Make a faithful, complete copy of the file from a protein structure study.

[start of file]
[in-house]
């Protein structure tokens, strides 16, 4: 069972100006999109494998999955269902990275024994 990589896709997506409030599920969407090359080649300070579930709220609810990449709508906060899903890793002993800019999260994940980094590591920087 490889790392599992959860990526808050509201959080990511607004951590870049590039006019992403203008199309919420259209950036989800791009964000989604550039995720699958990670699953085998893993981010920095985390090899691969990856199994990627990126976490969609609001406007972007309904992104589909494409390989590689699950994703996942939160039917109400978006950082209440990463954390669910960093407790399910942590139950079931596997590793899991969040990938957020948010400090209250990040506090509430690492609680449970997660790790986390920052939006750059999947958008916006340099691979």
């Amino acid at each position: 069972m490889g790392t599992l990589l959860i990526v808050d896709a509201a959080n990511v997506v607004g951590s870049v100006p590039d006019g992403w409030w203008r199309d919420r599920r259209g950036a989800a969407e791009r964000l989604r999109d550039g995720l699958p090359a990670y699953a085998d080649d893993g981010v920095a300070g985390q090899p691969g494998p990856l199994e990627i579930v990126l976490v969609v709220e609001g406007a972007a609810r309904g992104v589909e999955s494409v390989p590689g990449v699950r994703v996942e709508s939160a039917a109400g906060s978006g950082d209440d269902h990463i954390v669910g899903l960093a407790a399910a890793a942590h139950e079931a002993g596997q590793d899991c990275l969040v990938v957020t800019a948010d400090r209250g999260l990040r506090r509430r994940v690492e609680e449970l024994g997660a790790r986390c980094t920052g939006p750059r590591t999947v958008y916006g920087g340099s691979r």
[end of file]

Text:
[in-house]
């Protein structure tokens, strides 16, 4: 069972100006999109494998999955269902990275024994 990589896709997506409030599920969407090359080649300070579930709220609810990449709508906060899903890793002993800019999260994940980094590591920087 490889790392599992959860990526808050509201959080990511607004951590870049590039006019992403203008199309919420259209950036989800791009964000989604550039995720699958990670699953085998893993981010920095985390090899691969990856199994990627990126976490969609609001406007972007309904992104589909494409390989590689699950994703996942939160039917109400978006950082209440990463954390669910960093407790399910942590139950079931596997590793899991969040990938957020948010400090209250990040506090509430690492609680449970997660790790986390920052939006750059999947958008916006340099691979």
């Amino acid at each position: 069972m490889g790392t599992l990589l959860i990526v808050d896709a509201a959080n990511v997506v607004g951590s870049v100006p590039d006019g992403w409030w203008r199309d919420r599920r259209g950036a989800a969407e791009r964000l989604r999109d550039g995720l699958p090359a990670y699953a085998d080649d893993g981010v920095a300070g985390q090899p691969g494998p990856l199994e990627i579930v990126l976490v969609v709220e609001g406007a972007a609810r309904g992104v589909e999955s494409v390989p590689g990449v699950r994703v996942e709508s939160a039917a109400g906060s978006g950082d209440d269902h990463i954390v669910g899903l960093a407790a399910a890793a942590h139950e079931a002993g596997q590793d899991c990275l969040v990938v957020t800019a948010d400090r209250g999260l990040r506090r509430r994940v690492e609680e449970l024994g997660a790790r986390c980094t920052g939006p750059r590591t999947v958008y916006g920087g340099s691979r």